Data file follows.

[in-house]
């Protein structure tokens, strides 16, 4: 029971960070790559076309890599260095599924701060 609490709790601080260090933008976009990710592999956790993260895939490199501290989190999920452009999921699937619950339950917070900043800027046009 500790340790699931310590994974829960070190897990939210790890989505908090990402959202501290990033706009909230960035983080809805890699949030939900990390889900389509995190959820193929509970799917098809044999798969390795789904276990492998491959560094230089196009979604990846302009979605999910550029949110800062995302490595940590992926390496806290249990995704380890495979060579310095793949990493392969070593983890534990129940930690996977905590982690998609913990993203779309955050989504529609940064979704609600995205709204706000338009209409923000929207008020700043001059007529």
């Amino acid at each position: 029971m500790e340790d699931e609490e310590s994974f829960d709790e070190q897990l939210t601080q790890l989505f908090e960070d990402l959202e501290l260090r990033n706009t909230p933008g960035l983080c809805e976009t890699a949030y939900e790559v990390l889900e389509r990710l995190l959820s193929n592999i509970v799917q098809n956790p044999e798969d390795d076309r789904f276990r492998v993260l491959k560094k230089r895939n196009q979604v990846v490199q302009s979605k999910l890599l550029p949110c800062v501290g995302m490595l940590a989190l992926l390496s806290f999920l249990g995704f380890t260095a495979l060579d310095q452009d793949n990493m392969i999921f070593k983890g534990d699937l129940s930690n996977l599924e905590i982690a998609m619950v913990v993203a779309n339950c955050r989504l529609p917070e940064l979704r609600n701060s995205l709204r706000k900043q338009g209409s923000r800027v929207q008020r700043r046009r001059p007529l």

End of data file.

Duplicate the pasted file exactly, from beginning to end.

[in-house]
């Protein structure tokens, strides 16, 4: 029971960070790559076309890599260095599924701060 609490709790601080260090933008976009990710592999956790993260895939490199501290989190999920452009999921699937619950339950917070900043800027046009 500790340790699931310590994974829960070190897990939210790890989505908090990402959202501290990033706009909230960035983080809805890699949030939900990390889900389509995190959820193929509970799917098809044999798969390795789904276990492998491959560094230089196009979604990846302009979605999910550029949110800062995302490595940590992926390496806290249990995704380890495979060579310095793949990493392969070593983890534990129940930690996977905590982690998609913990993203779309955050989504529609940064979704609600995205709204706000338009209409923000929207008020700043001059007529």
């Amino acid at each position: 029971m500790e340790d699931e609490e310590s994974f829960d709790e070190q897990l939210t601080q790890l989505f908090e960070d990402l959202e501290l260090r990033n706009t909230p933008g960035l983080c809805e976009t890699a949030y939900e790559v990390l889900e389509r990710l995190l959820s193929n592999i509970v799917q098809n956790p044999e798969d390795d076309r789904f276990r492998v993260l491959k560094k230089r895939n196009q979604v990846v490199q302009s979605k999910l890599l550029p949110c800062v501290g995302m490595l940590a989190l992926l390496s806290f999920l249990g995704f380890t260095a495979l060579d310095q452009d793949n990493m392969i999921f070593k983890g534990d699937l129940s930690n996977l599924e905590i982690a998609m619950v913990v993203a779309n339950c955050r989504l529609p917070e940064l979704r609600n701060s995205l709204r706000k900043q338009g209409s923000r800027v929207q008020r700043r046009r001059p007529l």